Enhanced Ultrasound and Photoacoustic Imaging Using Photoacoustic Nanodroplets

date March 7, 2014
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Friday, March 7, 2014 4:00 p.m. ETC 4.150

Alexander S. Hannah
Department of Biomedical Engineering
The University of Texas at Austin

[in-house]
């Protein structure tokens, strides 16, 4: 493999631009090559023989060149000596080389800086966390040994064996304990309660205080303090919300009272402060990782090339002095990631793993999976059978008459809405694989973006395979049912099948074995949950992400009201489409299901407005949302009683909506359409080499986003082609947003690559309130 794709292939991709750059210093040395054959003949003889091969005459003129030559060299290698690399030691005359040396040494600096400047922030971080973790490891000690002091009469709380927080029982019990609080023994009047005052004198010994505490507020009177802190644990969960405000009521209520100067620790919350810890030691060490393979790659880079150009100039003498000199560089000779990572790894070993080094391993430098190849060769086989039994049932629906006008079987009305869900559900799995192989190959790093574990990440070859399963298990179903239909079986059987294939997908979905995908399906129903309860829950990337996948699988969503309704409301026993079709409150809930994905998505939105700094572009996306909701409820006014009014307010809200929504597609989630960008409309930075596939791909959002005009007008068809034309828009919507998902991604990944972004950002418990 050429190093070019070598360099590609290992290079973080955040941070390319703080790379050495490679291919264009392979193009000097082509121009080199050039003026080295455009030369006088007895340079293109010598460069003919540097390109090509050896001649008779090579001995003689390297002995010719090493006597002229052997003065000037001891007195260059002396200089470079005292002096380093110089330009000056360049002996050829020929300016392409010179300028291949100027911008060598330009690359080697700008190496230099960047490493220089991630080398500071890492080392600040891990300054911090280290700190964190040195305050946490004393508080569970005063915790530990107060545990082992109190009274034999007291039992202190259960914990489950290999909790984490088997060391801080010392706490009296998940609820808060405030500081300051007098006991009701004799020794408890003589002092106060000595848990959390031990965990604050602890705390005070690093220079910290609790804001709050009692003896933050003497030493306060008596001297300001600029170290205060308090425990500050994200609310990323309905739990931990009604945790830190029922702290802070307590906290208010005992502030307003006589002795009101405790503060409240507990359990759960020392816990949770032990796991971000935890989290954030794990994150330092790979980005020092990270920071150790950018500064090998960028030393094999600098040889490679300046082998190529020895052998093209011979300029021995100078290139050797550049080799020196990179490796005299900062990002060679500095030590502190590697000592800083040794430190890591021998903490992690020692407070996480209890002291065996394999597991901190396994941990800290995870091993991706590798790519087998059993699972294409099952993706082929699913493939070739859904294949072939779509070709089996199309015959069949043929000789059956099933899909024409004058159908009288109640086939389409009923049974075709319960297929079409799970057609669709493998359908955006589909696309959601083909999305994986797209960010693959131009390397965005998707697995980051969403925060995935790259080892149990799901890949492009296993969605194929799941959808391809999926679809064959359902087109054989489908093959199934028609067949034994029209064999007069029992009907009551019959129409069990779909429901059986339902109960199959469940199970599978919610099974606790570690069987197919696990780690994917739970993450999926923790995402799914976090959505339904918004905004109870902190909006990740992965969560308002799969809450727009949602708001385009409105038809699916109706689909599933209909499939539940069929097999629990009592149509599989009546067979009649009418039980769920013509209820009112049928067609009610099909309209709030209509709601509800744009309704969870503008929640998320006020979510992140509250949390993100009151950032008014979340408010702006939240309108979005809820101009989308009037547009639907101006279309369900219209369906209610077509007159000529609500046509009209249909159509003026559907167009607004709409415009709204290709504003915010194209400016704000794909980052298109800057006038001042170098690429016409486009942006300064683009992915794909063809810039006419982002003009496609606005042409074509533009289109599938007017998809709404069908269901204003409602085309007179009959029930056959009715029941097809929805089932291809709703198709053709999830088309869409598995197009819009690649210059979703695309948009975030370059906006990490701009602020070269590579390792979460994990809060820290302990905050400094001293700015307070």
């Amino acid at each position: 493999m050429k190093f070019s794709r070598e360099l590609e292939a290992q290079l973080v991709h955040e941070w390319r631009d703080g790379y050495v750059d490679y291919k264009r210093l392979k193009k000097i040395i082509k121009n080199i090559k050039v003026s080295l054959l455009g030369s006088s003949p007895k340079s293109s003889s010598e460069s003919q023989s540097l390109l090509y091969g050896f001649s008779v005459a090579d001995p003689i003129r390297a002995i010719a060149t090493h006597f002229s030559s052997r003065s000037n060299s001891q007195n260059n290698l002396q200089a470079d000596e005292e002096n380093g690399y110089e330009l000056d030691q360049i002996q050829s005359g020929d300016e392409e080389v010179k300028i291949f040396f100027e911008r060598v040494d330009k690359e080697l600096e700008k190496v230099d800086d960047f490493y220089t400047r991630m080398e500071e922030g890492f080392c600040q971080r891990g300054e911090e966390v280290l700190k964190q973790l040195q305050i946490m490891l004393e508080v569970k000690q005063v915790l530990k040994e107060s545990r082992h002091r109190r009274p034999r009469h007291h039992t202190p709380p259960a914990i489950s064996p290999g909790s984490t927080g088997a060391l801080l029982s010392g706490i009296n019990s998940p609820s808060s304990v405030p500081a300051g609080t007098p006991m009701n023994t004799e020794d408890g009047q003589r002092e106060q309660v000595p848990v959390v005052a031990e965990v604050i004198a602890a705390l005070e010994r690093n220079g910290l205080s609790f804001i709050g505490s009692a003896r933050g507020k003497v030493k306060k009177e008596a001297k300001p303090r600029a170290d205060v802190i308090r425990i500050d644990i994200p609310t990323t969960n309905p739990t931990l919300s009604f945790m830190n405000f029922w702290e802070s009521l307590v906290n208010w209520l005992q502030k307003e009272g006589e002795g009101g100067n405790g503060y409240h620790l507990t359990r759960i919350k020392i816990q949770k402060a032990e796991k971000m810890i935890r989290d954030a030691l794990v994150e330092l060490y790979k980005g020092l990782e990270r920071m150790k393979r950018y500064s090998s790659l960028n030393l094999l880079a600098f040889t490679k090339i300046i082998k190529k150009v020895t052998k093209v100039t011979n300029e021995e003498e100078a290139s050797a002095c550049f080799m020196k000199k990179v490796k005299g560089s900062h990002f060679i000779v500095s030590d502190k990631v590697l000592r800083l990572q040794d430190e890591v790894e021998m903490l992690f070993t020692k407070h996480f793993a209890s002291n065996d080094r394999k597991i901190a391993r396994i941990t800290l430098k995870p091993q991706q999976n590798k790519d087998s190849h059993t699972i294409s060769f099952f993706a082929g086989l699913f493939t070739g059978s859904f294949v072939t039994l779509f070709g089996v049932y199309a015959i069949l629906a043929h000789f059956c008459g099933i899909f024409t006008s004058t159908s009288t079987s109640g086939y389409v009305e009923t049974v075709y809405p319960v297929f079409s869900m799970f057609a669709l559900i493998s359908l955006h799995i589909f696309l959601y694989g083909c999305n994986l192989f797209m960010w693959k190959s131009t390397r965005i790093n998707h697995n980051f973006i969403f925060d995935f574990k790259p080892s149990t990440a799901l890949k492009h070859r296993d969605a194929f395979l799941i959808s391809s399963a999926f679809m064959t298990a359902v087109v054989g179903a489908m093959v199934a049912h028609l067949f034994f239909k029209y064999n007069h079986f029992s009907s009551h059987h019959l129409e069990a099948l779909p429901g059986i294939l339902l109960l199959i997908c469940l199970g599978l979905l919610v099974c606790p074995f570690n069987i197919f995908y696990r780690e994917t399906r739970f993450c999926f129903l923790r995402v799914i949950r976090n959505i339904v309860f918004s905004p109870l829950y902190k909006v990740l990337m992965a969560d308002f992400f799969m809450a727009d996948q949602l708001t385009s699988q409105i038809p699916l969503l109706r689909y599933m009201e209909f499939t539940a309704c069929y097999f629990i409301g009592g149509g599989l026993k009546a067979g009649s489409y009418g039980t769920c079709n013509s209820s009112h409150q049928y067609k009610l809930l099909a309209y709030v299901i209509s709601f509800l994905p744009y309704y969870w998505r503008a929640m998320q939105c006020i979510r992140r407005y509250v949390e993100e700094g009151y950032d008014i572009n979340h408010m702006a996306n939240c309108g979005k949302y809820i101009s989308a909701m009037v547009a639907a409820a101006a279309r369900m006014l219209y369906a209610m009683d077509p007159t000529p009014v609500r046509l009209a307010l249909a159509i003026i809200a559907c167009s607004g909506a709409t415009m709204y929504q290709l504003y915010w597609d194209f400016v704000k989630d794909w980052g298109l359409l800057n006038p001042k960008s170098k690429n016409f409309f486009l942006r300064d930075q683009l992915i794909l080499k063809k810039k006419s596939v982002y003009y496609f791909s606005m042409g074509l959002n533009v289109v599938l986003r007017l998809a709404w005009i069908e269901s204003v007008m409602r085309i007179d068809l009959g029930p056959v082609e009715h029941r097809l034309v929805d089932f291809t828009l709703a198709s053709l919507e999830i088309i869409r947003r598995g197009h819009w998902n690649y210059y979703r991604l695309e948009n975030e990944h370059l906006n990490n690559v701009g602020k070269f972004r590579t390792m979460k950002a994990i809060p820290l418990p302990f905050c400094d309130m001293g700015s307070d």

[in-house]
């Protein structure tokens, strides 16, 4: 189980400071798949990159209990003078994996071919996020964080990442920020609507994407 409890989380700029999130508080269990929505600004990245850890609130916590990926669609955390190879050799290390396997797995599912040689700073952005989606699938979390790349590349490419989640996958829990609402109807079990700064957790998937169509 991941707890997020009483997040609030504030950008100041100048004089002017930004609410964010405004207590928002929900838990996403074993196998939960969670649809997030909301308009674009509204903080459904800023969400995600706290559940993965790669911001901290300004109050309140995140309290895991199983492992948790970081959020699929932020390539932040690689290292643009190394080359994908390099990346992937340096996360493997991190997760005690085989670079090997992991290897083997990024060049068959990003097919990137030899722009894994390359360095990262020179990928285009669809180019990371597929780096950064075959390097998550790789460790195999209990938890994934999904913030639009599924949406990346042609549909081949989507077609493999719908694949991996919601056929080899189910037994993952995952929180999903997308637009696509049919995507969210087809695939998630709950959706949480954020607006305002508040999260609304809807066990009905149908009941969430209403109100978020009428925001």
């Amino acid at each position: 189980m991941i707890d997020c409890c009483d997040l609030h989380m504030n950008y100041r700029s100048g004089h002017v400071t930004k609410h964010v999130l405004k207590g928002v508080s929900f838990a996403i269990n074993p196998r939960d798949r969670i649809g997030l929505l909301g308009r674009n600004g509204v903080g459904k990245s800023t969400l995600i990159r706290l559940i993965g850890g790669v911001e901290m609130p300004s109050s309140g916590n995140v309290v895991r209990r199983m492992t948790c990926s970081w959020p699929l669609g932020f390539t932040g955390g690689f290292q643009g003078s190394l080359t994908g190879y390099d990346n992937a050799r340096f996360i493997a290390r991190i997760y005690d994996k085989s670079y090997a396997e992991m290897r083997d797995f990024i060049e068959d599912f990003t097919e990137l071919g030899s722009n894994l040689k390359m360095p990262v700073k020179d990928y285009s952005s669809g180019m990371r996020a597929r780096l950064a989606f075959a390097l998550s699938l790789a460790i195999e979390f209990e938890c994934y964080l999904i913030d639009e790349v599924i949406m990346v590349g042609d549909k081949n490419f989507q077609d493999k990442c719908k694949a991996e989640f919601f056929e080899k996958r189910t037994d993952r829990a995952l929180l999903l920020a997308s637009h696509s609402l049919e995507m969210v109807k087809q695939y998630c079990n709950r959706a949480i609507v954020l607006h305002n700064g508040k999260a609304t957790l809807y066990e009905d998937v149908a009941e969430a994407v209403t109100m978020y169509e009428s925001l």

Disease detection by noninvasive imaging requires contrast against the surrounding healthy tissue, which is insufficient using many available techniques, including clinical ultrasound (US) and recently emerging photoacoustics (PA). The introduction of exogenous contrast agents highlights selected regions, but these formulations have several shortcomings. Microbubbles used for US contrast are too large to reach tumor neovasculature, and their instability limits the time window for imaging. Contrast agents for PA are also flawed; dyes offer only a modest increase in signal, and metal nanoparticles must undergo regulatory approval before clinical translation. We have developed a dual contrast agent, named photoacoustic nanodroplets (PAnDs), which resolve these issues. These perfluorocarbon droplets are small enough to reach and extravasate from tumor neovasculature, and stable enough to allow for accumulation over several hours. The droplets can be optically triggered to induce particle vaporization, which emits a stronger PA signal than from thermal expansion of metal particles. The resulting gaseous microbubbles are a source of high US contrast as well. We have constructed a dye-loaded droplet comprised of biocompatible materials ready for clinical translation, as well as a droplet which can be triggered using an inexpensive 1064 nm laser source. We characterize the various properties of these nanodroplets and quantify image enhancement from remote triggering of the droplets, while investigating mechanisms of optical droplet vaporization. Additionally, we explore the use of high and low boiling point droplets for specific applications. Lastly we explore droplet formulations to molecularly target specific disease. These PAnDs improve image quality for US and PA modalities, and may encapsulate drugs for image-guided, controlled release of therapeutics.